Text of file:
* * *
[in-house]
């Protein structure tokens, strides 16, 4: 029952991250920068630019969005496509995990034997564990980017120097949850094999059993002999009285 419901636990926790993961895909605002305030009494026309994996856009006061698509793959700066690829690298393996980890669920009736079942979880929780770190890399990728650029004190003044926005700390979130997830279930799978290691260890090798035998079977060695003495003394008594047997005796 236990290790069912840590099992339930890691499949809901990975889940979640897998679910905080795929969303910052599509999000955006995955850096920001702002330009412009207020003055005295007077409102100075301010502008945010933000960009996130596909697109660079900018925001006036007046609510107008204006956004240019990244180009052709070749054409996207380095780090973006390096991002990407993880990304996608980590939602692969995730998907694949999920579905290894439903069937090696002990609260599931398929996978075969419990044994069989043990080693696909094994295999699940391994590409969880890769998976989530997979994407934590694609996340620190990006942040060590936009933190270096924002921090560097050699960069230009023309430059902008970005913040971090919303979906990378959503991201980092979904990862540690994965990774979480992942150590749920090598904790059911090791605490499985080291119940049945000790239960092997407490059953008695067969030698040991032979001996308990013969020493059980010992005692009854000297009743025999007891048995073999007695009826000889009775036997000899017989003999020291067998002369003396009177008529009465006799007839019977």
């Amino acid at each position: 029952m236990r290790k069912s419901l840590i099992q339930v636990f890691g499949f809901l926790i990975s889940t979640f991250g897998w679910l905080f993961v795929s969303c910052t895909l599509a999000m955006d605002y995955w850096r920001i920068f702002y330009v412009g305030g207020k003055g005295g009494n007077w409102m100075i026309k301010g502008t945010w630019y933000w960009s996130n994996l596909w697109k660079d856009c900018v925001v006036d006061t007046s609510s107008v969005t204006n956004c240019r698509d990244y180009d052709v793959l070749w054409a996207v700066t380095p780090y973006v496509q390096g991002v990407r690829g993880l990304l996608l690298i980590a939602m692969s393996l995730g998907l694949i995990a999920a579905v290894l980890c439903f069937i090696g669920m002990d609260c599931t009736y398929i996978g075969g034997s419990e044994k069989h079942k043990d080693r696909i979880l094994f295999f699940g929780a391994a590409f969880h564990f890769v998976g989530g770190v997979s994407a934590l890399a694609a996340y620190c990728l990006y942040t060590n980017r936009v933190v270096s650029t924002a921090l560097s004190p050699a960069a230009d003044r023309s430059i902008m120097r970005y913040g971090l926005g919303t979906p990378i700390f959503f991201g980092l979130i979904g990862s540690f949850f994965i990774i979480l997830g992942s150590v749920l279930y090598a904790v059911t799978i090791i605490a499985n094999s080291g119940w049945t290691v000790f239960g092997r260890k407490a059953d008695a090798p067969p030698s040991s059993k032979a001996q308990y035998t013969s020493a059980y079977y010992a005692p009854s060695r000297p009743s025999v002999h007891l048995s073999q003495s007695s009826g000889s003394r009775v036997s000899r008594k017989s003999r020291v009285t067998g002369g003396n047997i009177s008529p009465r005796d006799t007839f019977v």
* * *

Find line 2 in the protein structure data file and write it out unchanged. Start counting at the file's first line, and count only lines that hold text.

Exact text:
């Protein structure tokens, strides 16, 4: 029952991250920068630019969005496509995990034997564990980017120097949850094999059993002999009285 419901636990926790993961895909605002305030009494026309994996856009006061698509793959700066690829690298393996980890669920009736079942979880929780770190890399990728650029004190003044926005700390979130997830279930799978290691260890090798035998079977060695003495003394008594047997005796 236990290790069912840590099992339930890691499949809901990975889940979640897998679910905080795929969303910052599509999000955006995955850096920001702002330009412009207020003055005295007077409102100075301010502008945010933000960009996130596909697109660079900018925001006036007046609510107008204006956004240019990244180009052709070749054409996207380095780090973006390096991002990407993880990304996608980590939602692969995730998907694949999920579905290894439903069937090696002990609260599931398929996978075969419990044994069989043990080693696909094994295999699940391994590409969880890769998976989530997979994407934590694609996340620190990006942040060590936009933190270096924002921090560097050699960069230009023309430059902008970005913040971090919303979906990378959503991201980092979904990862540690994965990774979480992942150590749920090598904790059911090791605490499985080291119940049945000790239960092997407490059953008695067969030698040991032979001996308990013969020493059980010992005692009854000297009743025999007891048995073999007695009826000889009775036997000899017989003999020291067998002369003396009177008529009465006799007839019977």